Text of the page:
The Operation of the Key Circuit.--The effect in a C. W. transmitter when a telegraph key is connected in series with a buzzer and a battery and these are shunted around the condenser in the grid circuit, is to rapidly change the wave form of the sustained oscillations, and hence, the length of the waves that are sent out. While no sound can be heard in the headphones at the receiving station so long as the points of the key are not in contact, when they are in contact the oscillations are modulated and sounds are heard in the headphones that correspond to the frequency of the buzzer in the key circuit.
The Operation of C. W. Telegraph Transmitters with Direct Current.--The chief differences between the long distance sets which use a direct current, i.e., those described in Chapter XVI, and the short distance transmitting sets are that the former use: (1) a motor-generator set for changing the low voltage direct current into high voltage direct current, and (2) a chopper in the key circuit. The way the motor-generator changes the low- into high-voltage current has been explained in Chapter XVI.
The chopper interrupts the oscillations surging through the grid circuit at a frequency that the ear can hear, that is to say, about 800 to 1,000 times per second. When the key is open, of course, the sustained oscillations set up in the circuits will send out continuous waves but when the key is closed these oscillations are broken up and then they send out discontinuous waves. If a heterodyne receiving set, see Chapter XV, is being used at the other end you can dispense with the chopper and the key circuit needed is very much simplified. The operation of key circuits of the latter kind will be described presently.
The Operation of C. W. Telegraph Transmitters with Alternating Current--With a Single Oscillator Tube.--Where an oscillator tube telegraph transmitter is operated by a 110 volt alternating current as the initial source of energy, a buzzer, chopper or other interruptor is not needed in the key circuit. This is because oscillations are set up only when the plate is energized with the positive part of the alternating current and this produces an intermittent musical tone in the headphones. Hence this kind of a sending set is called a tone transmitter.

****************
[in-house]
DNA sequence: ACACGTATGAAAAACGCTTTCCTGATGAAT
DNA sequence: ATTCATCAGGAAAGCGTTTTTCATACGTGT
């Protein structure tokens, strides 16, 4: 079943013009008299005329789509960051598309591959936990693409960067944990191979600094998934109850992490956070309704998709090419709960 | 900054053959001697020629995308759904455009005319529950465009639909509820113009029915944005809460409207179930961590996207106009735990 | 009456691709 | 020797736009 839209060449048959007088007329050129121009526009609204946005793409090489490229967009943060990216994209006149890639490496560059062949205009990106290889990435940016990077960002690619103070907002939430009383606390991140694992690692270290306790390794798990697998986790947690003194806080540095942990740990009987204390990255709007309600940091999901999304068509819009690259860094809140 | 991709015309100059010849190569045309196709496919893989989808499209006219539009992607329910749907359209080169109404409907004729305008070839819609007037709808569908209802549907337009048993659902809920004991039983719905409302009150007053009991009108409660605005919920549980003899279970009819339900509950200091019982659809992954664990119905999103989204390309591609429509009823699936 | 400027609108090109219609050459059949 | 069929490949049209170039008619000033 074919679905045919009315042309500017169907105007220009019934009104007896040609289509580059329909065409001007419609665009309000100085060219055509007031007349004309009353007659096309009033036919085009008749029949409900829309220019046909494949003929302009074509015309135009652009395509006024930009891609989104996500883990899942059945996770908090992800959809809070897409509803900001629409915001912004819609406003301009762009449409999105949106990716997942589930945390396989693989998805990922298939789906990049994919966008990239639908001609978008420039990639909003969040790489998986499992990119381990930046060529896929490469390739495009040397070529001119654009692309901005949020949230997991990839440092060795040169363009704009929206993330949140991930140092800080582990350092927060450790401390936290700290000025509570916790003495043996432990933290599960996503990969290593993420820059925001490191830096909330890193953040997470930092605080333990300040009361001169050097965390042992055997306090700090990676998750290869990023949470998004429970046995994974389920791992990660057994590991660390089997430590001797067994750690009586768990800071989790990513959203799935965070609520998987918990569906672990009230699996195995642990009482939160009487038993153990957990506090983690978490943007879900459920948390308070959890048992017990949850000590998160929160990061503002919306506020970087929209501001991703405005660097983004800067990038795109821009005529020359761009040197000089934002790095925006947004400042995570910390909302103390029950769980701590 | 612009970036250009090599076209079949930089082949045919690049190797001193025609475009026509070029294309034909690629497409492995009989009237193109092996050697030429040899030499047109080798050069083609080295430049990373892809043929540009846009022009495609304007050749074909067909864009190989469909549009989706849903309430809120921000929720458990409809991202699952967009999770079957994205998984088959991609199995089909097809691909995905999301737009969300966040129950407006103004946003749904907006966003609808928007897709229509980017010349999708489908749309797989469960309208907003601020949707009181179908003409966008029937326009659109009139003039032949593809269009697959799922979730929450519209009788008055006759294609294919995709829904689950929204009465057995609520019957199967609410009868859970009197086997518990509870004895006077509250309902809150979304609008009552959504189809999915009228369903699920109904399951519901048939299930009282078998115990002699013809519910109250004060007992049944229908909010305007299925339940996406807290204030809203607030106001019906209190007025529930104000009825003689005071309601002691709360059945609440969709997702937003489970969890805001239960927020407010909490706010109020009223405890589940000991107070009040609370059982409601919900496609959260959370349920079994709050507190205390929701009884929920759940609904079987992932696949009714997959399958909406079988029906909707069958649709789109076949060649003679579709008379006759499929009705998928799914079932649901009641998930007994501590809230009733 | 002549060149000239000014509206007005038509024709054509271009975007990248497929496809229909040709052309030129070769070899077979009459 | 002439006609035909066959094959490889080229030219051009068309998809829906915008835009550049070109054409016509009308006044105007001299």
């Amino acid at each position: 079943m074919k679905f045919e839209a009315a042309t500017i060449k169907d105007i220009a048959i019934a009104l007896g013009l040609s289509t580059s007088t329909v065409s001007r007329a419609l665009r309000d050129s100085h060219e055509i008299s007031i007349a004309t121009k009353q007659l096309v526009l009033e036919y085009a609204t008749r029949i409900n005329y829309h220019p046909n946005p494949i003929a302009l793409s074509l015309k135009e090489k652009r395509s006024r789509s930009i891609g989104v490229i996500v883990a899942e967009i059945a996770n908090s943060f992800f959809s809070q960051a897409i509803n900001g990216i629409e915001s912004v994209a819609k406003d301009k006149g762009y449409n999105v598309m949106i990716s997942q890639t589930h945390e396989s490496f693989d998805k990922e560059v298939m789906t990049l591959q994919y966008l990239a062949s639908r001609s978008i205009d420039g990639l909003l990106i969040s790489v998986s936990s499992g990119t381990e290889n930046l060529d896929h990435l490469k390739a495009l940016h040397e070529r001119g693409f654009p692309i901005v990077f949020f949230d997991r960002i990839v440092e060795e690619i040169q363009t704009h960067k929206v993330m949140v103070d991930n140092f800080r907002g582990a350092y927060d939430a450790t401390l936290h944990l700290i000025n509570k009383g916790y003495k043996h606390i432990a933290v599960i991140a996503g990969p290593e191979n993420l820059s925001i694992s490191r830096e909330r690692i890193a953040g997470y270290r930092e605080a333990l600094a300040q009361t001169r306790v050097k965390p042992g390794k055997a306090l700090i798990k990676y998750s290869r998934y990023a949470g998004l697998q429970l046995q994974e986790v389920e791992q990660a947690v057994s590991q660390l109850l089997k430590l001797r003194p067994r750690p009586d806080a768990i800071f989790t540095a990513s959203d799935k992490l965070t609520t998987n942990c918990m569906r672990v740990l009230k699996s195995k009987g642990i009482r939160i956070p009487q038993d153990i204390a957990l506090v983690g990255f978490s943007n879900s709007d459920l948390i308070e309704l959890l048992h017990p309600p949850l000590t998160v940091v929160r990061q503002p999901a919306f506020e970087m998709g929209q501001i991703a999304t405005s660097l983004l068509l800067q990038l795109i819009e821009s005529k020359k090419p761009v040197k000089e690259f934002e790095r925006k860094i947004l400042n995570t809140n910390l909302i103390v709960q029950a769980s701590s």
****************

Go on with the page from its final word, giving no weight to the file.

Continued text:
Since oscillations are set up only by the positive part or voltage of an alternating current it is clear that, as a matter of fact, this kind of a transmitter does not send out continuous waves and therefore it is not a C. W. transmitter. This is graphically shown by the curve of the wave form of the alternating current and the oscillations that are set up by the positive part of it in Fig. 95. Whenever the positive half of the alternating current energizes the plate then oscillations are set up by the tube and, conversely, when the negative half of the current charges the plate no oscillations are produced.
You will also observe that the oscillations set up by the positive part of the current are not of constant amplitude but start at zero the instant the positive part begins to energize the plate and they keep on increasing in amplitude as the current rises in voltage until the latter reaches its maximum; then as it gradually drops again to zero the oscillations decrease proportionately in amplitude with it.
Heating the Filament with Alternating Current.--Where an alternating current power transformer is used to develop the necessary plate voltage a second secondary coil is generally provided for heating the filament of the oscillation tube. This is better than a direct current for it adds to the life of the filament. When you use an alternating current to heat the filament keep it at the same voltage rather than at the same amperage (current strength). To do this you need only to use a voltmeter across the filament terminals instead of an ammeter in series with it; then regulate the voltage of the filament with a rheostat.
The Operation of C. W. Telegraph Transmitters with Alternating Current--With Two Oscillator Tubes.--By using two oscillator tubes and connecting them up with the power transformer and oscillating circuits as shown in the wiring diagram in Fig. 83 the plates are positively energized alternately with every reversal of the current and, consequently, there is no time period between the ending of the oscillations set up by one tube and the beginning of the oscillations set up by the other tube. In other words these oscillations are sustained but as in the case of those of a single tube, their amplitude rises and falls. This kind of a set is called a full wave rectification transmitter.
The waves radiated by this transmitter can be received by either a crystal detector or a plain vacuum-tube detector but the heterodyne receptor will give you better results than either of the foregoing types.